new music wells 78-18 got off to a wonderful start today with an inspiring concert given by two Wells alumni - Dr David Bednall (former Assistant Organist) and Oliver Chubb (former choral scholar). This was followed shortly after by Choral Evensong, sung by the Boy Choristers, which included the festival’s first premiere - a setting of God be in my Head by Thomas Nettle, pupil at Wells Cathedral School.
Chubb and Bednall presented a recital of music for organ and trumpet and, in keeping with the nature of the festival, entirely of works that were written in the last 40 years. The concert opened with a performance of North Star (2002), written by the festival’s composer-in-residence, Diana Burrell. A piece of great contrasts, it was an audacious opening item, clearly presenting great technical challenges for both performers, challenges that were overcome with conviction. Chubb impressed with his long melodic lines and it was immediately clear that there was a strong performing relationship between both musicians as they brought the piece to its bright and powerful conclusion.
The Burrell was followed by a performance of Bednall’s own Sonata for Trumpet and Organ. Written in 2015 for Simon Desbruslais and Stephen Farr, the piece was inspired by Edward Fitzgerald’s translation of The Rubáiyát of Omar Khayyám. The music was imbued with the poem’s great sense of joyful abandon and both Chubb and Bednall dazzled in the exuberant passages. Equally, there were contrasting, more sombre sections which Bednall chose to set for Flugelhorn to great effect, the transition from instrument to instrument handled seemingly effortlessly by Chubb. The climax of the work was particularly exciting and demonstrated the great technical mastery that both performers have over their instruments.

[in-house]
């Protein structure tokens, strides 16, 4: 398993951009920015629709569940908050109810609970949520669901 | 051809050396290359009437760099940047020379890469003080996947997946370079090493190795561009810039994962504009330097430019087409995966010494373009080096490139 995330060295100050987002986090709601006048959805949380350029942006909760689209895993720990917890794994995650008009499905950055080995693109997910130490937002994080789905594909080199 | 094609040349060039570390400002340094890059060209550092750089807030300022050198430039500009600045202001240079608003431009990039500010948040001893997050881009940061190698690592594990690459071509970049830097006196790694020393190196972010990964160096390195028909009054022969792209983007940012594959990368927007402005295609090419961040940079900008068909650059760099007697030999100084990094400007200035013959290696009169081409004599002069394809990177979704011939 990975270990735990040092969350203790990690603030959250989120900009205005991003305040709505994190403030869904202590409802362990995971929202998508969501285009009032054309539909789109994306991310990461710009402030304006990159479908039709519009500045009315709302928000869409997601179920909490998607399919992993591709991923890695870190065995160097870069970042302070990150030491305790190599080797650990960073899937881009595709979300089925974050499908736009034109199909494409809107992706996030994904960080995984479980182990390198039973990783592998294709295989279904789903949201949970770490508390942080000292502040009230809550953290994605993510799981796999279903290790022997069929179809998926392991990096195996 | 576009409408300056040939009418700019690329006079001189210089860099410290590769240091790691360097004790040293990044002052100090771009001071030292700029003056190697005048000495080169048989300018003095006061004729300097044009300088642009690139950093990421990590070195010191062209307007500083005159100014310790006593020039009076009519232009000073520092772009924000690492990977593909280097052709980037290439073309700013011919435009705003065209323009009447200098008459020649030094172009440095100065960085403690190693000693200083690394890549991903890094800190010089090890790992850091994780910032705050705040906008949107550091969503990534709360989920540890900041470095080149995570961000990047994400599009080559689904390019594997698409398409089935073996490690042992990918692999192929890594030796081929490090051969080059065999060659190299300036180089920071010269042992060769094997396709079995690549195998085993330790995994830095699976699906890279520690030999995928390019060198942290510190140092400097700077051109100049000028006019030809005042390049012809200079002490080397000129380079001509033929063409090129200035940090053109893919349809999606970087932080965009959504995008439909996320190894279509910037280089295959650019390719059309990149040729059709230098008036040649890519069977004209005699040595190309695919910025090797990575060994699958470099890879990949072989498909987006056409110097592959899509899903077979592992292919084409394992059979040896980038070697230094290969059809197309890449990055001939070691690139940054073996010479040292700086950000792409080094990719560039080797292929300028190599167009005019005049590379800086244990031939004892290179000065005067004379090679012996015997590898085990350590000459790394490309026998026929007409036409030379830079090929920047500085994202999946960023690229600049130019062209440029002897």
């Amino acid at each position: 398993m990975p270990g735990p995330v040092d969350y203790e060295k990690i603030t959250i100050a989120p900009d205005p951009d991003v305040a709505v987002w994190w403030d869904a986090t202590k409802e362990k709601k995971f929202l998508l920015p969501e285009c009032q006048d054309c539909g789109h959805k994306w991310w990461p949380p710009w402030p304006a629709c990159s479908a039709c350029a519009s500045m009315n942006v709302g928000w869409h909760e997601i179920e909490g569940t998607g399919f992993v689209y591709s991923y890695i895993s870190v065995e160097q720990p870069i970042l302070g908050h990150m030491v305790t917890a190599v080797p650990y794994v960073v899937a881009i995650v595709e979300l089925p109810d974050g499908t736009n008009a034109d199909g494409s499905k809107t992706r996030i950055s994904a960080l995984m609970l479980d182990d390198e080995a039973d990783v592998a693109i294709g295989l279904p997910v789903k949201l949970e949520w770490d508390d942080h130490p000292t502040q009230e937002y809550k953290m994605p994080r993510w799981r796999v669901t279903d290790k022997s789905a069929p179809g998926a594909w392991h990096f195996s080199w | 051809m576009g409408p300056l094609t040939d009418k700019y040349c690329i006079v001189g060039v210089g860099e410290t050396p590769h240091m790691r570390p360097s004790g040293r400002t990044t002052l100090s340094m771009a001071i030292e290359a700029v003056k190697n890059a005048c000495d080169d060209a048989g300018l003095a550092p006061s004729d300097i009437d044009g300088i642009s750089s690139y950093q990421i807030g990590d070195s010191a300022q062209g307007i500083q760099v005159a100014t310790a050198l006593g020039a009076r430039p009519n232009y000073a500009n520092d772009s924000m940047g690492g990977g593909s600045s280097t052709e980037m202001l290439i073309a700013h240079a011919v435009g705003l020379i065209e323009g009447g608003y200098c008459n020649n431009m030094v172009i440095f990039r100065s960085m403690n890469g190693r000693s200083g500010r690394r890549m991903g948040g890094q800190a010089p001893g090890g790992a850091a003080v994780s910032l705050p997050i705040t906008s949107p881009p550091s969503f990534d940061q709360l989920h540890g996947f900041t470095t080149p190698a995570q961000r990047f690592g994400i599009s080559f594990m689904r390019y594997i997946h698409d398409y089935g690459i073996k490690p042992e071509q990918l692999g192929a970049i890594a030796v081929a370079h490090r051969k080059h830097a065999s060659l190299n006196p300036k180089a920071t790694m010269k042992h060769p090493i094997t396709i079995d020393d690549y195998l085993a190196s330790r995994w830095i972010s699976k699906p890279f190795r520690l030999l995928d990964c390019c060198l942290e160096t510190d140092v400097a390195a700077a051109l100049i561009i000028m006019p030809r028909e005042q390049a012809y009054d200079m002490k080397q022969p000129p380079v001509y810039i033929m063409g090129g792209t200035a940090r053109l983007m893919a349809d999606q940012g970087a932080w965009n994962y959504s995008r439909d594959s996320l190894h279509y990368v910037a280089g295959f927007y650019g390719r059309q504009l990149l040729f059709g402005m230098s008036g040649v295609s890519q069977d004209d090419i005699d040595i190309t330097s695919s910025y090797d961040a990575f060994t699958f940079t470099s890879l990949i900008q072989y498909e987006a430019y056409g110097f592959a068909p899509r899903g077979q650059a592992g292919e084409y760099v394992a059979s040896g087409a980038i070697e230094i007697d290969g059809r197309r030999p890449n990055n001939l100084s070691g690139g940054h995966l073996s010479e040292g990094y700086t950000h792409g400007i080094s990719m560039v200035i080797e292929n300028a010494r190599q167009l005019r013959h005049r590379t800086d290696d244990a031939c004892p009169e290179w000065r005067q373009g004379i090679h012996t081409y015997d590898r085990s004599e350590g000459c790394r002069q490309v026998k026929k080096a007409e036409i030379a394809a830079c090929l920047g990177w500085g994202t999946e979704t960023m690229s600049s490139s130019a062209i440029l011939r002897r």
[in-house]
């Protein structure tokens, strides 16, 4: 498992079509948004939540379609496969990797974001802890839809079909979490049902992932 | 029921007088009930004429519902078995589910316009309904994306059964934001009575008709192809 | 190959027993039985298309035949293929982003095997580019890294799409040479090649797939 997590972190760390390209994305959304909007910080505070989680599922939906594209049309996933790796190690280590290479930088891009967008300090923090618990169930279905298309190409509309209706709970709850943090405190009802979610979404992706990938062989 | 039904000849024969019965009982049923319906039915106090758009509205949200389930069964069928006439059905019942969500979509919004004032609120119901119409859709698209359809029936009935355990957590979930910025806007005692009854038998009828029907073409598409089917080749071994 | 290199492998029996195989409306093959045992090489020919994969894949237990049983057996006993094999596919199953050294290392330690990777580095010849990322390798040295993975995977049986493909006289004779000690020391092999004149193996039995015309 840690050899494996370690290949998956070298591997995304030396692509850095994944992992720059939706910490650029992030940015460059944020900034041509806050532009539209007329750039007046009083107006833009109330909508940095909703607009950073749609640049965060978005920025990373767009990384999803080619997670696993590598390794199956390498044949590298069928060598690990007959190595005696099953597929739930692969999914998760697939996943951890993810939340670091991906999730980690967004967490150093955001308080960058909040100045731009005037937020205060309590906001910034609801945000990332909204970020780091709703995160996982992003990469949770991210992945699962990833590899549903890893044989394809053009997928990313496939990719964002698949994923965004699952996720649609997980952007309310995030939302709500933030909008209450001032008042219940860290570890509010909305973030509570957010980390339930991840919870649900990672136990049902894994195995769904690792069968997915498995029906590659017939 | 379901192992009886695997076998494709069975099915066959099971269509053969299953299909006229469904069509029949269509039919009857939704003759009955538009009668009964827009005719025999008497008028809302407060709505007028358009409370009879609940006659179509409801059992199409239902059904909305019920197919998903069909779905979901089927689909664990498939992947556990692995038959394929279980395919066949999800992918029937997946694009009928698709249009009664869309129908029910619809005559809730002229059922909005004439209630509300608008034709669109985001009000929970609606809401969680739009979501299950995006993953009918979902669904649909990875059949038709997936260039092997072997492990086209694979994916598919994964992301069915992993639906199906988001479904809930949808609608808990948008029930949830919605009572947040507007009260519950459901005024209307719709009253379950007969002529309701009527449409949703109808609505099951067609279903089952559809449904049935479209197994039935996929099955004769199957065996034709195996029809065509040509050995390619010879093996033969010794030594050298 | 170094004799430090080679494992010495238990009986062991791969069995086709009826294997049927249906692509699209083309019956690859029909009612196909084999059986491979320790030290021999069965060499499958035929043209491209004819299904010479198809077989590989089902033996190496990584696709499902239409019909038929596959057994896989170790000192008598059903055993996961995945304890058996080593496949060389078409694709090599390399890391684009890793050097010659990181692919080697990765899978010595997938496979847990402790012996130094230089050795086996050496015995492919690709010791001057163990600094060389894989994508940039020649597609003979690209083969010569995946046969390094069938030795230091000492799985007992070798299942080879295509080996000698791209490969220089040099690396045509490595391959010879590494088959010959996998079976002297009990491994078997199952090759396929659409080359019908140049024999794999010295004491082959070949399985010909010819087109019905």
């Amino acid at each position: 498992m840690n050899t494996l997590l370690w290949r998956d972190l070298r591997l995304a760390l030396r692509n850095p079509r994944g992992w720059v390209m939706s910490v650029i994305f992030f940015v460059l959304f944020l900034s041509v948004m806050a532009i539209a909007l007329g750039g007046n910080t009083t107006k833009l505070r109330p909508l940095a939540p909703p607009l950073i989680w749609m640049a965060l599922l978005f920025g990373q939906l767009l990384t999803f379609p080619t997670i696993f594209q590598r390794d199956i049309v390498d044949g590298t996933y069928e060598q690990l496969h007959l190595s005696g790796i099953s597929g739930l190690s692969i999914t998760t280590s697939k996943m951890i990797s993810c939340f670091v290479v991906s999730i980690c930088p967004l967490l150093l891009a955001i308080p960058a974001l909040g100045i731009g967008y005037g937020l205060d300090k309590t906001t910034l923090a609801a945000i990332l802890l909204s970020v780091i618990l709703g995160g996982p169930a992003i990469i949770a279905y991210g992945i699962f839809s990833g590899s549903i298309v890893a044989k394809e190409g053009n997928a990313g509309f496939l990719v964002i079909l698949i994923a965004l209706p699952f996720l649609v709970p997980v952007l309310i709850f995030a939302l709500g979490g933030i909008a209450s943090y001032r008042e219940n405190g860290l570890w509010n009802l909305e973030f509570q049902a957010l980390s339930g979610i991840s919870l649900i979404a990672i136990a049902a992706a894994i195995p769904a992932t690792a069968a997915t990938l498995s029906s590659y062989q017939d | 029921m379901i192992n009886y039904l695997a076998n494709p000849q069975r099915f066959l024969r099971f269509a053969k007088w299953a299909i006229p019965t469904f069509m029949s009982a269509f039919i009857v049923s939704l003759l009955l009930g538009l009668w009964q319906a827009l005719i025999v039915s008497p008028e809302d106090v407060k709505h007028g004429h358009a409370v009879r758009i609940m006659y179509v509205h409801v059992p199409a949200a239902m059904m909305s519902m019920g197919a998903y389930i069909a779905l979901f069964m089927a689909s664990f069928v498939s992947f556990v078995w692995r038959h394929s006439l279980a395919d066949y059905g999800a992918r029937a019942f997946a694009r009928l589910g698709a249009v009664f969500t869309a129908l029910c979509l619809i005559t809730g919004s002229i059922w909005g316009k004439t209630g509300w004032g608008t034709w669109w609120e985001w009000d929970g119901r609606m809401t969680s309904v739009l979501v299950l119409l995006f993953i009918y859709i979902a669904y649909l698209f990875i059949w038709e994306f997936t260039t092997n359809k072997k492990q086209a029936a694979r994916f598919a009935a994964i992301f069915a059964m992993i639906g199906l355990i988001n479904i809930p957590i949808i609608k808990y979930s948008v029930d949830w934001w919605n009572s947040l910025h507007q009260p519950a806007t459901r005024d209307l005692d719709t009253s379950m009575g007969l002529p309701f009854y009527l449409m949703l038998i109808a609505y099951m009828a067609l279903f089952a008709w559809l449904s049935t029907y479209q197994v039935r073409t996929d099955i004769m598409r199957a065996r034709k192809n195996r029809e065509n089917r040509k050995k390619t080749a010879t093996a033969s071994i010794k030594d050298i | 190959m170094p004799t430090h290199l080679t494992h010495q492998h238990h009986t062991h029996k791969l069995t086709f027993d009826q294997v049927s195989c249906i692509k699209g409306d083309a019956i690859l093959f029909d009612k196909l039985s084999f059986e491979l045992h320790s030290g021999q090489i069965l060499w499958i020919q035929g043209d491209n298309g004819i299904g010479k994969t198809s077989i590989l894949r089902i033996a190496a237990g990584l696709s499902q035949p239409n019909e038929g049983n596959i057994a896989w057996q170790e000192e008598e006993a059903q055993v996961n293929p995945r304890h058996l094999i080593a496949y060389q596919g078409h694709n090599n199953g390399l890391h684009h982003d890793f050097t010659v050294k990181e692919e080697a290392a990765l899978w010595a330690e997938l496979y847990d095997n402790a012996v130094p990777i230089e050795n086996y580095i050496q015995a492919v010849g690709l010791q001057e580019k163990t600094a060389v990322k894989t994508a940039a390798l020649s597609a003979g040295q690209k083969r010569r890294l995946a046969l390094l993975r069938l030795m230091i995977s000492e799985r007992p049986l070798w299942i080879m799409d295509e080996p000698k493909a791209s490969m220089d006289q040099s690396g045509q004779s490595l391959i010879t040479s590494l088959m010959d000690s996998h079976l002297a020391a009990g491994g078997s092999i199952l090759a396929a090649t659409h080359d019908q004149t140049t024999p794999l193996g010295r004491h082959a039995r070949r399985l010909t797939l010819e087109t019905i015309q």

The concert closed with Petr Eben’s substantial and evocative work, Okna podle Marca Chagalla (Windows after Marc Chagall) (1978). Eben chose four of the twelve windows, representing the twelve tribes of Israel (Ruben, Issachar, Zebulon and Levi). In expressing the powerful spirituality of these windows, Eben chose to intensify their effect in sound by adding the brightness of a ‘real’ trumpet to the many colours available from the organ. There was real vigour to the writing here, matched by Chubb’s superbly projected playing. Even in the more spirited passages there is a sense of repose, of spiritual calm, that is very moving indeed and was handled expertly by both performers alike.
Later that afternoon first Choral Evensong to fall within new music wells 78-18 was sung by the Boy Choristers. The service included Malcolm Archer’s Berkshire Service (2003) as well as the premiere of a poignant and reflective setting of God be in my Head by Thomas Nettle, a student composer at Wells Cathedral School; a beautiful addition to the treble voice repertoire.